Changing the way we think about bamboo can change the world.
Somewhere along the line bamboo got a “bad rep” as a weedy invasive plant. But bamboo is not only versatile and beautiful, it could well be our best bet for solving some of the most urgent challenges the world faces today–especially in mitigating climate change and fostering prosperity in some of the world’s most impoverished areas.
Any undesirable results of bamboo can be avoided with proper care and management. Although planting and caring for bamboo does take careful consideration, by adopting methods to routinely (and easily) monitor and control growth, you can enjoy the many benefits of bamboo.
Bamboos like the Vivax (Phyllostachys vivax) produce rhizomes that grow laterally through the upper surface of the soil and sometimes right above the surface. In the Pacific Northwest, these primarily grow from early summer until mid-fall. New canes shoot up in the spring to early summer from bud spaced along the rhizome.
Bamboos like Bambusa (Bambusa bambos) slowly grow wider each year but do not run. Canes on cold hardy clumpers often should in late spring to Midsummer and again in the fall. They grow off the tip end of the rhizome.
For newly planted bamboo, keep the soil moist (not soggy) for the first two weeks. Too much water will cause excess leave drop. During the shorter daylight and rainy seasons, bamboo will use less water. When watering your bamboo, especially when the soil is very dry, check that water is reaching the bottom of the rootball as very dry soil can repel rather than easily absorb water.
For the first and second year water deeply at least once or twice a week during dry weather. Make sure the water is soaking into the roots, not just running off. Soaker hoses or drip irrigation grow healthier plants with less water. Occasional deep watering during summer or fall dry spells should be sufficient in the Pacific Northwest if you noticed leaves curling up it’s a telltale sign of stress. Dryness is often the cause.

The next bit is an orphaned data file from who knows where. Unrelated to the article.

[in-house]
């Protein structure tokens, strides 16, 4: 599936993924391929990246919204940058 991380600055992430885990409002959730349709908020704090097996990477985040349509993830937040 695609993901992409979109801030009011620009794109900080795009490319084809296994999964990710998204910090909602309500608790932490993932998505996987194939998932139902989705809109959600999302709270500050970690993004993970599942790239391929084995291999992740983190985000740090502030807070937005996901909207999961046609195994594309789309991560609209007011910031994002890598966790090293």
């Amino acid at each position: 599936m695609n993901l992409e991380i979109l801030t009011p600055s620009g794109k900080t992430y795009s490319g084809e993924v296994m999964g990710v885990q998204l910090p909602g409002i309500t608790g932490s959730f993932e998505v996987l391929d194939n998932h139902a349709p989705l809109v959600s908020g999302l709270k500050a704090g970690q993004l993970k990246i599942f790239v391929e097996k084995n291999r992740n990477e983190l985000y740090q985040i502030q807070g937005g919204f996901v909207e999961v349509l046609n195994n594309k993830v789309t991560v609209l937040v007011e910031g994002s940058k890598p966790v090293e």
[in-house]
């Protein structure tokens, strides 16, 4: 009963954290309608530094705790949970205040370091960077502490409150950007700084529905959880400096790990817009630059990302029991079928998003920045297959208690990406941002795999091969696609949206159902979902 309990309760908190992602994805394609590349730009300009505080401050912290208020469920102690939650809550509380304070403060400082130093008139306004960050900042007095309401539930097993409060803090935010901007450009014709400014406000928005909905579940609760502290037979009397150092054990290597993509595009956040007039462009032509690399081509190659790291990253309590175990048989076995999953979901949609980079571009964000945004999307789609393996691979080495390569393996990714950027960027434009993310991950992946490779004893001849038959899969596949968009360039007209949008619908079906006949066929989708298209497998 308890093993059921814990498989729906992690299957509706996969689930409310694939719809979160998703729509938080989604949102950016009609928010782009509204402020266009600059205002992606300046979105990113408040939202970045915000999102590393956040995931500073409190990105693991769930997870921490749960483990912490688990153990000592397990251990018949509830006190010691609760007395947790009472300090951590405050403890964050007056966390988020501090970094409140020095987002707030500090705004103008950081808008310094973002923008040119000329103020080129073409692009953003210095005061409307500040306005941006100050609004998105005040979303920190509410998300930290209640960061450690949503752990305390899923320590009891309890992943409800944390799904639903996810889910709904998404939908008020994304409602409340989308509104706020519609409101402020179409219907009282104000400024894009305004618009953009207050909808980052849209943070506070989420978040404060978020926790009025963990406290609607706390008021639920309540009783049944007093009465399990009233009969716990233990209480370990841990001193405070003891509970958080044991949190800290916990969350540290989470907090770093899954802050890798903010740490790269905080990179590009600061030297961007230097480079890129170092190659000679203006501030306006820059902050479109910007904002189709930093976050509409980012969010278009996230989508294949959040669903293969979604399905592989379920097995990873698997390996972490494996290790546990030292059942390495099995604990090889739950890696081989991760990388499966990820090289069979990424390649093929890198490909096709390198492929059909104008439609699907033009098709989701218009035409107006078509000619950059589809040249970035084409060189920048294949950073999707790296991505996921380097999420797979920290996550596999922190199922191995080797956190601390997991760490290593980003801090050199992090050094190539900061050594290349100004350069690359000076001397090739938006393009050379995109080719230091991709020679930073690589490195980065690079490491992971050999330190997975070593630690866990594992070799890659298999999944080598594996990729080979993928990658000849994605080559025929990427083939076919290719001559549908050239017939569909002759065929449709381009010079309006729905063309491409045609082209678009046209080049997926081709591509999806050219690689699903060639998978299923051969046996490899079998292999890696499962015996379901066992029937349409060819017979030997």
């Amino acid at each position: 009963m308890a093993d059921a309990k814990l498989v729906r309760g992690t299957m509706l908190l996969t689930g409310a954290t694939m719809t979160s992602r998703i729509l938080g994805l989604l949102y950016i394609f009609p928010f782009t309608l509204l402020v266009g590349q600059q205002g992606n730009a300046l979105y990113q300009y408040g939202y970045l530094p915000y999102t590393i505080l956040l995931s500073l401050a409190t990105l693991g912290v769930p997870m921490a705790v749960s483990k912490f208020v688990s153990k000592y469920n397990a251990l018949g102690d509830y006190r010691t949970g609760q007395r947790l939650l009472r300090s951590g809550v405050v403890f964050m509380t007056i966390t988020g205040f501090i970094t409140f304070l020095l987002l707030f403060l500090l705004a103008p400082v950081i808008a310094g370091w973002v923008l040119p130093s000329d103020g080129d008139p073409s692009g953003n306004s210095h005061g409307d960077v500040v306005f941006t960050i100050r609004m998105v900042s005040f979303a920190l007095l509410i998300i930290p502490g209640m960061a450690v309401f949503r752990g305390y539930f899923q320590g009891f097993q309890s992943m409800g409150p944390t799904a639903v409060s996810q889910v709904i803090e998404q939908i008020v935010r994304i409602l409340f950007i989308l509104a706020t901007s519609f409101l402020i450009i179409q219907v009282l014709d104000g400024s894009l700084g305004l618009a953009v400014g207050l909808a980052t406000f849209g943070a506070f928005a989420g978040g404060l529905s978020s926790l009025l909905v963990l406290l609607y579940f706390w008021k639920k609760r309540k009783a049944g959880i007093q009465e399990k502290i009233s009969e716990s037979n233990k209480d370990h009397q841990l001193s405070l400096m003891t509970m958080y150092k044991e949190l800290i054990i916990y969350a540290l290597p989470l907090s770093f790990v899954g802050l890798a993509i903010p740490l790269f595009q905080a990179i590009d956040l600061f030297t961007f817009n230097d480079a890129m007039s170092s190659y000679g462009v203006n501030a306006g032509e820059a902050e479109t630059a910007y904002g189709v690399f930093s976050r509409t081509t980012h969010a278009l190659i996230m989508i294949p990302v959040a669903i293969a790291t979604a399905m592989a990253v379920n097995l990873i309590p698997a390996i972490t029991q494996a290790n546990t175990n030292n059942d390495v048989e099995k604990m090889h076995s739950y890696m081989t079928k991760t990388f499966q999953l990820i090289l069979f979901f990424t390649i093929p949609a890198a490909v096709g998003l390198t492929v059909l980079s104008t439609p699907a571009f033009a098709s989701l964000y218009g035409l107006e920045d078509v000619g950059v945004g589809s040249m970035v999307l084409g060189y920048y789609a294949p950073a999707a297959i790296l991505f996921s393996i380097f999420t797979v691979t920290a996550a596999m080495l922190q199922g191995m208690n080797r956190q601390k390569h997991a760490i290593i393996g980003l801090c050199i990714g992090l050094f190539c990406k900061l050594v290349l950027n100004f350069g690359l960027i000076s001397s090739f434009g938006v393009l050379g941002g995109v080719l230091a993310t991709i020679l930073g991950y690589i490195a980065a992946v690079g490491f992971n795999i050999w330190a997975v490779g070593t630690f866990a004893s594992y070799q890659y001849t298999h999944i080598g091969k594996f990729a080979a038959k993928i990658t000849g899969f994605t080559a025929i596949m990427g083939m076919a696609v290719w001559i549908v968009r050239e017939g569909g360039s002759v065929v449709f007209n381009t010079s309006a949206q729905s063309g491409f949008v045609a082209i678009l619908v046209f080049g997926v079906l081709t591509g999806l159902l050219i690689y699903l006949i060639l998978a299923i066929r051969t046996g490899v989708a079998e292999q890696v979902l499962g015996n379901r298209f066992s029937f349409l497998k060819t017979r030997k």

Pest Management Tips:
Bamboos grown in the US and elsewhere in the world have relatively few pests. Spider mites and aphids often affect the appearance of the leaves, but do not compromise the health of the plant. Slugs and snails however may do significant harm. Simply remove leaf litter when observing infestations and avoid the use of pesticides as they may kill useful predator insects.
Aphids are translucent, soft-bodied insects that often show up in early summer. They will leave a sticky residue on the leaves which later turned into a black film. This will remain until the leaves are shed the following year. You can reduce the aphid problem by pruning your bamboo to allow good air circulation. Also, occasionally spray the leaves with a strong jet of water and wait for predators like birds and ladybugs to do their work. Often horticultural oil or insecticide soaps used for mites can be helpful in the control of aphids.
Signs of bites, gnawing, and chewing on new canes could indicate the presence of slugs or snails. Herbivores such as goats, cows, and horses also enjoy eating bamboo canes and may require fencing. Deer are generally not problematic.
Applying 2 to 3 inches of course mulch, like bark chips, leaves, or grass clippings, can help to conserve water and prevent weeds. Adding some mulch has the additional benefit of insulating rhizomes from freezing temperatures. Allowing bamboo leaves that have fallen to remain on the ground provide a helpful ground cover and offer silica back to the bamboo.
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